Lewis First, MD, is chief of Pediatrics at The University of Vermont Children’s Hospital and chair of the Department of Pediatrics at the Robert Larner, M.D. College of Medicine at the University of Vermont.

Recently I’ve noticed that parents have been eager to ask me at what age they can leave their children home without a sitter.  I feel at home, but not alone, with this common question so let me provide some information on the topic. 

First of all, children under 10 should never be left alone, even for a few minutes. If your child is over 10, but still frightened or apprehensive about being left alone, don’t leave them alone either.  

On the other hand, if they are over 10 and showing signs of responsibility, such as getting homework and chores done without asking, following rules and understanding safety measures in your house, and are interested in trying to be left alone while you are out, then you can consider leaving them alone by themselves.

Here are a few suggestions that will make things go well:

  1. Set the house rules ahead of time and make sure your child understands and can repeat back to you these rules. Just what these rules are is up to you, but they usually include no guests when an adult is not at home, never answering the door for a stranger, and never telling a stranger on the phone that they are home alone. There might also be a rule about not using the oven in your absence and how long television is to be watched or the internet used when you are not home.
  2. Make sure your child knows how to respond in the event of an emergency, such as a fire, by talking through such situations and hearing how they would respond.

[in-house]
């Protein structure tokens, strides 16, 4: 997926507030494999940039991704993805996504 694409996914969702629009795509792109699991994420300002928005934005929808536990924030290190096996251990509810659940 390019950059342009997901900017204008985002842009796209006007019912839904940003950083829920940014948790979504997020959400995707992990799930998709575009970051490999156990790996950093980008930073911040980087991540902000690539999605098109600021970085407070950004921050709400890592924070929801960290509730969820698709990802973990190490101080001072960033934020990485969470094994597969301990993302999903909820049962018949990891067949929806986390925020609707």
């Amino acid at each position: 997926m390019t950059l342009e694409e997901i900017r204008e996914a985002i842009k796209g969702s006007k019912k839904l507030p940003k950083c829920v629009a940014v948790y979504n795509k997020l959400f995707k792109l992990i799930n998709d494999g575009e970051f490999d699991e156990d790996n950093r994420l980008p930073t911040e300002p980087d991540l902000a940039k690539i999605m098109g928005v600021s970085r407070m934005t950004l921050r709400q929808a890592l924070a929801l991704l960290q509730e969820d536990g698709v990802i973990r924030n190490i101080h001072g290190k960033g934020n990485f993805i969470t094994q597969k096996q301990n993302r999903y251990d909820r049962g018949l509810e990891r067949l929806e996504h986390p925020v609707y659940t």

3. Post all key phone numbers and any special instructions on a visible place, such as the fridge.
  4. If your children are staying alone after school until you get home, ask one of them to call you – or a neighbor if you are unavailable – as soon as they get home from school to let you know they’re okay.

With these hints in place, you might give your child the opportunity to try this experience perhaps first by leaving him or her alone for a brief period of time, such as 15 to 30 minutes and then increasing the time alone over time.  

Hopefully tips like these will hit home when it comes to allowing your older child to stay home alone when you cannot be there to provide supervision. 

Lewis First, MD, is chief of Pediatrics at The University of Vermont Children’s Hospital and chair of the Department of Pediatrics at the Robert Larner, M.D. College of Medicine at the University of Vermont.  You can also catch “First with Kids” weekly on WOKO 98.9FM and WPTZ Channel 5, or visit the First with Kids video archives at www.UVMHealth.org/MedCenterFirstWithKids.

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